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Not in my back yard

Posted by hasekamp on 29 March 2006 at 11:25 AM
Merchants from the internationally renowned shopping strip along Rama I Road, which is targeted for a anti-Thaksin rally today, called on the protest leaders yesterday to select a new venue, fearing the huge gathering will scare away customers. The shop owners from Siam Square, Siam Paragon, Siam Centre, Siam Discovery Centre, Central World Plaza and MBK Centre issued a joint statement outlining their concerns. Earlier in the day, Siam Paragon, Siam Discovery and Siam Centre announced they would shut their doors today and tomorrow. Gaysorn Plaza, another fancy shopping attraction at the nearby Rajprasong Intersection, said it would also consider closing temporarily if the situation became critical. Siam Piwat Co Ltd and Siam Paragon Development Co Ltd, which manage the three adjacent malls, based their decision on reports of possible chaos along Rama I Road to the Pathum Wan Intersection and probably parts of Phyathai Road. The closure will force the postponement of several functions and the loss of tens of millions in baht in sales. (Source: The Nation)


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Phuket Airlines still confident

Posted by hasekamp on 29 March 2006 at 10:47 AM
How stubborn and shortsighted people can be. This was it the Phuket Gazette today:
Phuket Airlines, recently blacklisted by the European Commission (EC) as one of 93 airlines barred from flying to the European Union (EU) and Switzerland, is confident that it will be reinstated soon, a senior official of the airline said. As if to reinforce that confidence, Phuket Airlines has applied to launch another airline, to be called Holiday Airlines. The application is currently being considered by the Thai Aviation Department (TAD).
Phuket Airlines was included in the EU ban list on safety grounds. This was done because of numerous safety incidents, that were all called "minor" or "non-existent" by the airline. See our archives.
The European Commission (EC) has also advised passengers to avoid flying with the 93 airlines anywhere elswhere in the world. Phuket Airís Vice-President said: "We are ready to let EC inspectors audit our aircraft" and "the EC list is to be revised every three months and we want to get off it as fast as possible." But (we believe for the first time) the airline admitted: "It has seriously affected our business."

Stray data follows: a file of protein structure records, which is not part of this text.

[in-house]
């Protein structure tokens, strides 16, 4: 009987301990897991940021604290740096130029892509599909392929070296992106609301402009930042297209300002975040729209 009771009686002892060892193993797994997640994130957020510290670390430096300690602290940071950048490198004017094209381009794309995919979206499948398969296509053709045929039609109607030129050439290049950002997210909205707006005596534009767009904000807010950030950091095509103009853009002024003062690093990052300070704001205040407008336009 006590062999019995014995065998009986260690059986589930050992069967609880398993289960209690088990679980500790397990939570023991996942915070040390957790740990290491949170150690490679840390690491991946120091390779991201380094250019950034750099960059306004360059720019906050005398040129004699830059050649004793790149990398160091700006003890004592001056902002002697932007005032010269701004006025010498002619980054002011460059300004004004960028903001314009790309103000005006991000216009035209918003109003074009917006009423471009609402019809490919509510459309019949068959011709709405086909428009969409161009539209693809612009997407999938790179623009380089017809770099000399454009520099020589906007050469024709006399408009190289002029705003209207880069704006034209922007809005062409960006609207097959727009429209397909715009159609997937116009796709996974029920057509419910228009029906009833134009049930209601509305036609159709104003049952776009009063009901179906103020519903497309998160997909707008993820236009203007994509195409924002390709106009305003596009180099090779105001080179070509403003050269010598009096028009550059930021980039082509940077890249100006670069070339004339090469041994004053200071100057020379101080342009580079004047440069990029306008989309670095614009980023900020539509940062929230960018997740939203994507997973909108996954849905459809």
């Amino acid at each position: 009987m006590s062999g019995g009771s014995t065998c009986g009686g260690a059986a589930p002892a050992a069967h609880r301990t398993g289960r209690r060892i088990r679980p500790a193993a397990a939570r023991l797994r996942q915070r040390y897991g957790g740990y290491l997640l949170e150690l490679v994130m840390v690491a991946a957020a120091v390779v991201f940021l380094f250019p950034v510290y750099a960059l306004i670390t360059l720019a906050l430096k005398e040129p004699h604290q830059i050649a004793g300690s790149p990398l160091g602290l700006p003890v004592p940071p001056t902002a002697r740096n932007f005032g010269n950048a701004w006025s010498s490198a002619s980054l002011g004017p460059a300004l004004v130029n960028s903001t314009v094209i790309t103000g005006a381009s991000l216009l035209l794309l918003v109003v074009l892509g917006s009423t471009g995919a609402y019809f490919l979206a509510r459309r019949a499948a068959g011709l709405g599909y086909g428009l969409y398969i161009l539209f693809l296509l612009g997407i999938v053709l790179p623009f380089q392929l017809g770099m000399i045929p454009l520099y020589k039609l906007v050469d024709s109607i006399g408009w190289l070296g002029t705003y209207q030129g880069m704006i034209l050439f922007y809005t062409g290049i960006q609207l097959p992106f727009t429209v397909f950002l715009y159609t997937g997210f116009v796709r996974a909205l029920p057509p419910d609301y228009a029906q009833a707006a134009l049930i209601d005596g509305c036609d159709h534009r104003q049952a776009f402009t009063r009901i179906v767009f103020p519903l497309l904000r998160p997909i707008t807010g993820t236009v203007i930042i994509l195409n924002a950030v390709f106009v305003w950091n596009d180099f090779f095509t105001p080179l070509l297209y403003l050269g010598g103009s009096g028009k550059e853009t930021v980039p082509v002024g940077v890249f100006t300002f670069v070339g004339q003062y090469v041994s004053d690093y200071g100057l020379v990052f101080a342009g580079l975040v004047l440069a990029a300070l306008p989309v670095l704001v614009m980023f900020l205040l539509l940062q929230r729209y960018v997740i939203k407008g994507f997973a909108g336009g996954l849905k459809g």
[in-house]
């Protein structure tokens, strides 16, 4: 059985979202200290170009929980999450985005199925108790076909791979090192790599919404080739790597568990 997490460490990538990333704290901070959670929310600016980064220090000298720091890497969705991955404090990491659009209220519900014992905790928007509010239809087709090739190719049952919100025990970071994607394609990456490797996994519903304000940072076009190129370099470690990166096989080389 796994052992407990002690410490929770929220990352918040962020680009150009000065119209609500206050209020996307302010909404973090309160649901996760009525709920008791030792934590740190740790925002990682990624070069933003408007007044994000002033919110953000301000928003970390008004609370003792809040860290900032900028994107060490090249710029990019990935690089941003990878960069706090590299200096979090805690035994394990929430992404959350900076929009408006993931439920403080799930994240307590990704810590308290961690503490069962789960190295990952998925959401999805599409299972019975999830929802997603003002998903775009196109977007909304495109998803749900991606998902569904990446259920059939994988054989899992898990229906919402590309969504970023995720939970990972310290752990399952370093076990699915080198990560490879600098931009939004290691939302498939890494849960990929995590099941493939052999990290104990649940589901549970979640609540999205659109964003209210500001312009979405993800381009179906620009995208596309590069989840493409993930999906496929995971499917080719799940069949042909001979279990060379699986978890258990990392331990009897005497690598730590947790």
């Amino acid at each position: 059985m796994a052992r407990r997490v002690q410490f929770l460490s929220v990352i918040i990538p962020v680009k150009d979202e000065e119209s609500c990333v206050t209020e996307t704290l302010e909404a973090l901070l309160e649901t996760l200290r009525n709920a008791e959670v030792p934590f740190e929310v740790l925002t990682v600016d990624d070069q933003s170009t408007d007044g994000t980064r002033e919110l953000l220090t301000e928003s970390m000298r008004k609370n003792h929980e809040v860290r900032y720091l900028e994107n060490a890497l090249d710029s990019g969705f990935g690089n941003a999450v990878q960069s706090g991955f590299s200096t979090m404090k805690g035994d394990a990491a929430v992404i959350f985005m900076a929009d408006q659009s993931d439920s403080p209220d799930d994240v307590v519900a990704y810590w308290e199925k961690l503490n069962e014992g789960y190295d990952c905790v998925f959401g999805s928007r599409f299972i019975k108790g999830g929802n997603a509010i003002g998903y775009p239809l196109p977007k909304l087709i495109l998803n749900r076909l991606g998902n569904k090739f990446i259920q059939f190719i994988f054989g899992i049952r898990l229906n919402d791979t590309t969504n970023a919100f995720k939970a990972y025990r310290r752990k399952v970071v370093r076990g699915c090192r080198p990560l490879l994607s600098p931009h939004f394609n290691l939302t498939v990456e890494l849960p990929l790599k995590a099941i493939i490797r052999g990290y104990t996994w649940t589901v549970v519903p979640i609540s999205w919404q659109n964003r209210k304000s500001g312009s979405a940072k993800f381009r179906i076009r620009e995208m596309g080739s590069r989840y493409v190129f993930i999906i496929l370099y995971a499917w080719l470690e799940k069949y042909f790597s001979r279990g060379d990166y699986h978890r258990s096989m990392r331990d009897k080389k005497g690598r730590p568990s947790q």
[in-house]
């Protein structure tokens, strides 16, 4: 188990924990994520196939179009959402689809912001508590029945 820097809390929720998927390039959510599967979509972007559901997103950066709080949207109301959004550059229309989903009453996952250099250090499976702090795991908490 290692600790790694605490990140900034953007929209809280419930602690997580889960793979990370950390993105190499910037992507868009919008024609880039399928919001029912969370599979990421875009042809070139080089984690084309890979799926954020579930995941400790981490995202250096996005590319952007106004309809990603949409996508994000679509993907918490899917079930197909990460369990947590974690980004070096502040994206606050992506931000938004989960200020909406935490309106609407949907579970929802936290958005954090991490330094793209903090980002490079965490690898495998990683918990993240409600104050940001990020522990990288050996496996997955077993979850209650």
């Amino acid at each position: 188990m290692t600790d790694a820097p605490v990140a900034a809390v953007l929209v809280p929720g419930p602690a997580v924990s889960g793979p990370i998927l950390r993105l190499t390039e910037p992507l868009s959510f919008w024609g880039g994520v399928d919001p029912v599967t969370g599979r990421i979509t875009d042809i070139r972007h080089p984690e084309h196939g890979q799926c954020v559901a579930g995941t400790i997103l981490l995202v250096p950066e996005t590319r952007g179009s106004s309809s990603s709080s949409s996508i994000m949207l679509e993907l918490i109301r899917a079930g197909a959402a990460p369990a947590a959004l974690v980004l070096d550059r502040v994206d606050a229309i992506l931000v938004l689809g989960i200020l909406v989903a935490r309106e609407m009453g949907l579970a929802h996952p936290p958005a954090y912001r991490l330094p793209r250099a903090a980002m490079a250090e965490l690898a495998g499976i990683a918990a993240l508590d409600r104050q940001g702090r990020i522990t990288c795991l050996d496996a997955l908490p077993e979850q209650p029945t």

Phuket Airlines has now employed Air France to revamp all systems, especially those relating to safety, to bring them up to international standards. "We have checked on progress and believe that the airline is now up to standard." We have no further comment. (Source: The Phuket Gazette)


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Demonstration on Siam Square

Posted by hasekamp on 28 March 2006 at 19:11 PM
Hours ahead of a planned mass rally against caretaker Prime Minister Thaksin Shinawatra at Bangkok's key shopping district Wednesday and Thursday, more police are being deployed to facilitate traffic movement in the area. Bangkok's Mass Transit System Pcl (Skytrain) has also stepped up security at its stations as mass crowds are expected. Police worry about redirecting the traffic flow in front of the Siam Paragon luxury shopping complex since the People's Alliance for Democracy (PAD) will rally there starting Wednesday. Some bus passengers may travel by BTS Skytrain instead, but some might not be able to afford higher ticket costs, and others may have to transfer to more buses than they usually did until arrivng at their destination. The police will deploy an estimated 100 traffic policemen at Prathumwan and Ratchaprasong intersections, both nearby Siam Square, starting at 1pm Wednesday. (Source: Thai News Agency)